Last week I heard some sad news. It wasn't the publication of the Francis report which was sad and I will write about this in another blog. No the sad news for me last week was hearing that my friend, mentor, former colleague, supervisor and boss, died unexpectedly last weekend. They probably broke the mold when they made Dave Skidmore. He was a giant of a man who was never happier than when he could help you. A keen motorcyclist, Dave had an interesting background, policeman, Olympic standard fencer, nurse, researcher and educator. He was well read and loved telling stories. His wit and good humour were legendary.
Although I had been aware of Dave for a large number of years, (as a mental health nurse in the 1970s it was hard not to have heard of him, such was his influence) it was 1995 when I first met Dave. At the time I was working for one of the largest NHS mental health services in the UK, and was growing desperately unhappy with my role. I was doing some work with a colleague on developing a distance learning leadership programme for nurses, and the programme was to be facilitated and approved through Manchester Metropolitan University. Dave was Head of the School of Nursing there.
That first meeting was life changing. Within 6 months I had left the NHS and taken up a post as a Principle Lecturer at MMU, and was as happy as the proverbial pig in muck. Dave introduced me to teaching, which I loved, research which was so exciting, and academic tourism – which he was particularly good at sorting out. Through the opportunities Dave provided I was able to travel the world.
Often he would come with me and together we shared many, many adventures. The first paper I ever presented at a conference was one that Dave basically wrote and very generously allowed me to be second author in 1996. This was at the Slovakian conference I have been supporting ever since. On that first occasion we arrived at the conference venue at 06.00 in the morning having travelled overnight on a train. We looked so cold the conference organisers gave us each a pint glass of local apple brandy to warm us up.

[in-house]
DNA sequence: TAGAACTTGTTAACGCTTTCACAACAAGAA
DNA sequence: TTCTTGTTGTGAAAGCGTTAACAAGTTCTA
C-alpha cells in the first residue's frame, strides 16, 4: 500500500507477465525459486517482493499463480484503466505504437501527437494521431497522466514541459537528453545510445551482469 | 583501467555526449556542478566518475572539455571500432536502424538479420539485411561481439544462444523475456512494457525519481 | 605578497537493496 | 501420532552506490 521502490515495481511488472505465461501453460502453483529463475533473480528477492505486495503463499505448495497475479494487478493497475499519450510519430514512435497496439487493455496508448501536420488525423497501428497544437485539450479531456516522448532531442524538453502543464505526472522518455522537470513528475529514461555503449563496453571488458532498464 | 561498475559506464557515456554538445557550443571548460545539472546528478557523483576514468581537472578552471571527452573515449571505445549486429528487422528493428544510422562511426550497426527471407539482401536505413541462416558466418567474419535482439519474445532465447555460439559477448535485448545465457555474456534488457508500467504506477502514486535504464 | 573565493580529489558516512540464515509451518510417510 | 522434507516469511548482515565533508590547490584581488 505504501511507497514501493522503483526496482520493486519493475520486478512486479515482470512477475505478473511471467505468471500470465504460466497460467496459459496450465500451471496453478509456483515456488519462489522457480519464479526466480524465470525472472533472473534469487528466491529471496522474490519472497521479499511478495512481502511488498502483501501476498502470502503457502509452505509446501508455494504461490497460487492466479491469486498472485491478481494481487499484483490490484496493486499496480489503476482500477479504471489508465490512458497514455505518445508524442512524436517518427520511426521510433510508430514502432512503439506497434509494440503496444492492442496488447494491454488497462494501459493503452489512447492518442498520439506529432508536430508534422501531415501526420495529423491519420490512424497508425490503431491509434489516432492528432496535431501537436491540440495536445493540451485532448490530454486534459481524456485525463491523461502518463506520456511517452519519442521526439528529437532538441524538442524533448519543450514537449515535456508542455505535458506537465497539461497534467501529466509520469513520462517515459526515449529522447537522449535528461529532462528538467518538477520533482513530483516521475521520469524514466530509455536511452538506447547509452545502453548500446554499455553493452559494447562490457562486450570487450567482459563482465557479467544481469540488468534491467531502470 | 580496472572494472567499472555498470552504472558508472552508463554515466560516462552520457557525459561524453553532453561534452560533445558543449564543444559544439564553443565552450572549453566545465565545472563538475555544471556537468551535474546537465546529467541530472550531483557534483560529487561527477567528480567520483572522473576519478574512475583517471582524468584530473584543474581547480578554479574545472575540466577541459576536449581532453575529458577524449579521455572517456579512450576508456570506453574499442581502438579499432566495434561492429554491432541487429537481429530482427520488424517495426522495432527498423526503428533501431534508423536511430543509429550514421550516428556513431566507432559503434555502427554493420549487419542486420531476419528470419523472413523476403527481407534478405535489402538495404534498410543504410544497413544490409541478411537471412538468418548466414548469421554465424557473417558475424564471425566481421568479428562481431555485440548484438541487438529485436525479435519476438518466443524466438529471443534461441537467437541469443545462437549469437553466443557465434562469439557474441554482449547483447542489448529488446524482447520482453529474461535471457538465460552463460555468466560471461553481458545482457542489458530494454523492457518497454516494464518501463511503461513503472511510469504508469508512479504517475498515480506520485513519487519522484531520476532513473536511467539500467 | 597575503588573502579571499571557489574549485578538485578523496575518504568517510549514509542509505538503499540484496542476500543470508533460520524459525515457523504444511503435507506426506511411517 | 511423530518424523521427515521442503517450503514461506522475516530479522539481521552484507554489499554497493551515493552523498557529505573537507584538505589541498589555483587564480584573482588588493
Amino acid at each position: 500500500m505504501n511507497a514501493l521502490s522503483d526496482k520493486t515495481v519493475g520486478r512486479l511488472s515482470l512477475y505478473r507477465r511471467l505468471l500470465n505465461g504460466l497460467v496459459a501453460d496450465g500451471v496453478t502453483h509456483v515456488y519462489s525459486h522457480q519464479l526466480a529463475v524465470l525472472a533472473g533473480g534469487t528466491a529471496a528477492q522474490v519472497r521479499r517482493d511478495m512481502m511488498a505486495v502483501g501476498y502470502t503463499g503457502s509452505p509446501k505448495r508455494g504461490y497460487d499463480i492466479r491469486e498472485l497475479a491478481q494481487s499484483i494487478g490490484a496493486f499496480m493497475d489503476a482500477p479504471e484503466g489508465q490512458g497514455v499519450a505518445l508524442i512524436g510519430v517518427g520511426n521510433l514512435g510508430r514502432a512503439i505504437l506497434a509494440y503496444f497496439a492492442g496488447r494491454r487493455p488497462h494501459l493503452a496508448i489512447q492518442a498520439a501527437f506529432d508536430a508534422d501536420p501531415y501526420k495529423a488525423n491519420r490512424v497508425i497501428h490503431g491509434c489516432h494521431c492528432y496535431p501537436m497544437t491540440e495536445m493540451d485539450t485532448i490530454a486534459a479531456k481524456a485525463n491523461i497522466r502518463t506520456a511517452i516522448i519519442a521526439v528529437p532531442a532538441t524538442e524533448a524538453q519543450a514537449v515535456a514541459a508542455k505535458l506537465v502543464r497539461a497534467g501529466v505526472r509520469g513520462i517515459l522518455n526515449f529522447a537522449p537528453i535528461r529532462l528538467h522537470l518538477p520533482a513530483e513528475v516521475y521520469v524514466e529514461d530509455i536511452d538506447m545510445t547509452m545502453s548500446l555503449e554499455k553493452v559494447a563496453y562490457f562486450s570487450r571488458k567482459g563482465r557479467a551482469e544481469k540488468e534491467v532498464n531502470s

When I stalled with my PhD studies and my supervisor was ill, Dave stepped in and rescued me. And he was like that. Always ready to step in and help, never asked for anything back. 10 years further on when I was ready to leave MMU and take up a role as a professor at the University of Salford, Dave was there supporting my application and providing words of wisdom that I gratefully took on board.
As news of Dave’s untimely death spread across the mental health and nurse education world I have been cheered by the number of people who have emailed me to tell of the way Dave touched their lives. It was a phenomenal response of recognition, respect and acknowledgement. On Friday we say good bye to Dave. His impact and influence on mental health nursing, nurse education and for so many people who knew him is immeasurable. My thoughts are with his family at this very sad time.